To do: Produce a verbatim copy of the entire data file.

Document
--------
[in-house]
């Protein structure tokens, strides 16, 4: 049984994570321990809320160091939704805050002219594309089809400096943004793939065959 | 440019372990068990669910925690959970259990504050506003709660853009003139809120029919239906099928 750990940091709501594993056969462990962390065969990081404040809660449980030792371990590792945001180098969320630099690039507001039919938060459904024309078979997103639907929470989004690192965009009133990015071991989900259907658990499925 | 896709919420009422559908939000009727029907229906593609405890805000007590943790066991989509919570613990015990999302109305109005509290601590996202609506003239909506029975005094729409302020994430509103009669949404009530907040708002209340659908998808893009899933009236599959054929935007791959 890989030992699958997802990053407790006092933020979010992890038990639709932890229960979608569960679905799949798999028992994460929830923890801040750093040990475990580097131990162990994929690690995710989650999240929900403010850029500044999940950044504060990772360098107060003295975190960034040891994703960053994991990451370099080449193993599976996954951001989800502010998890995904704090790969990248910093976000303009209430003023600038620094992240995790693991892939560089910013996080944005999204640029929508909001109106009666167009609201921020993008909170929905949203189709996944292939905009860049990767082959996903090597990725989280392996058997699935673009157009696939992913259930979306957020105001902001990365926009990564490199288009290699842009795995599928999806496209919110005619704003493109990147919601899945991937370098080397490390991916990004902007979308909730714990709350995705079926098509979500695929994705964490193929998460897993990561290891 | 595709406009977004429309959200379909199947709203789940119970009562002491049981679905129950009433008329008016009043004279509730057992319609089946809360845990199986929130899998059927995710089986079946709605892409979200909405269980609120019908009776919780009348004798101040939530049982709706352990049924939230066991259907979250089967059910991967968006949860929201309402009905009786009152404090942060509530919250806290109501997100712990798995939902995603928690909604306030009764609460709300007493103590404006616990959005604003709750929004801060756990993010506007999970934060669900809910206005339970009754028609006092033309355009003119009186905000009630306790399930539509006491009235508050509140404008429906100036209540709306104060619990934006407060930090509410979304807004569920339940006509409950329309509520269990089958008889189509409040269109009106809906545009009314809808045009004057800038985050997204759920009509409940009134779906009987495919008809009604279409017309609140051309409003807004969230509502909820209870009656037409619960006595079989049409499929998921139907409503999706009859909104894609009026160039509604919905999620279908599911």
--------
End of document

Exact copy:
[in-house]
């Protein structure tokens, strides 16, 4: 049984994570321990809320160091939704805050002219594309089809400096943004793939065959 | 440019372990068990669910925690959970259990504050506003709660853009003139809120029919239906099928 750990940091709501594993056969462990962390065969990081404040809660449980030792371990590792945001180098969320630099690039507001039919938060459904024309078979997103639907929470989004690192965009009133990015071991989900259907658990499925 | 896709919420009422559908939000009727029907229906593609405890805000007590943790066991989509919570613990015990999302109305109005509290601590996202609506003239909506029975005094729409302020994430509103009669949404009530907040708002209340659908998808893009899933009236599959054929935007791959 890989030992699958997802990053407790006092933020979010992890038990639709932890229960979608569960679905799949798999028992994460929830923890801040750093040990475990580097131990162990994929690690995710989650999240929900403010850029500044999940950044504060990772360098107060003295975190960034040891994703960053994991990451370099080449193993599976996954951001989800502010998890995904704090790969990248910093976000303009209430003023600038620094992240995790693991892939560089910013996080944005999204640029929508909001109106009666167009609201921020993008909170929905949203189709996944292939905009860049990767082959996903090597990725989280392996058997699935673009157009696939992913259930979306957020105001902001990365926009990564490199288009290699842009795995599928999806496209919110005619704003493109990147919601899945991937370098080397490390991916990004902007979308909730714990709350995705079926098509979500695929994705964490193929998460897993990561290891 | 595709406009977004429309959200379909199947709203789940119970009562002491049981679905129950009433008329008016009043004279509730057992319609089946809360845990199986929130899998059927995710089986079946709605892409979200909405269980609120019908009776919780009348004798101040939530049982709706352990049924939230066991259907979250089967059910991967968006949860929201309402009905009786009152404090942060509530919250806290109501997100712990798995939902995603928690909604306030009764609460709300007493103590404006616990959005604003709750929004801060756990993010506007999970934060669900809910206005339970009754028609006092033309355009003119009186905000009630306790399930539509006491009235508050509140404008429906100036209540709306104060619990934006407060930090509410979304807004569920339940006509409950329309509520269990089958008889189509409040269109009106809906545009009314809808045009004057800038985050997204759920009509409940009134779906009987495919008809009604279409017309609140051309409003807004969230509502909820209870009656037409619960006595079989049409499929998921139907409503999706009859909104894609009026160039509604919905999620279908599911």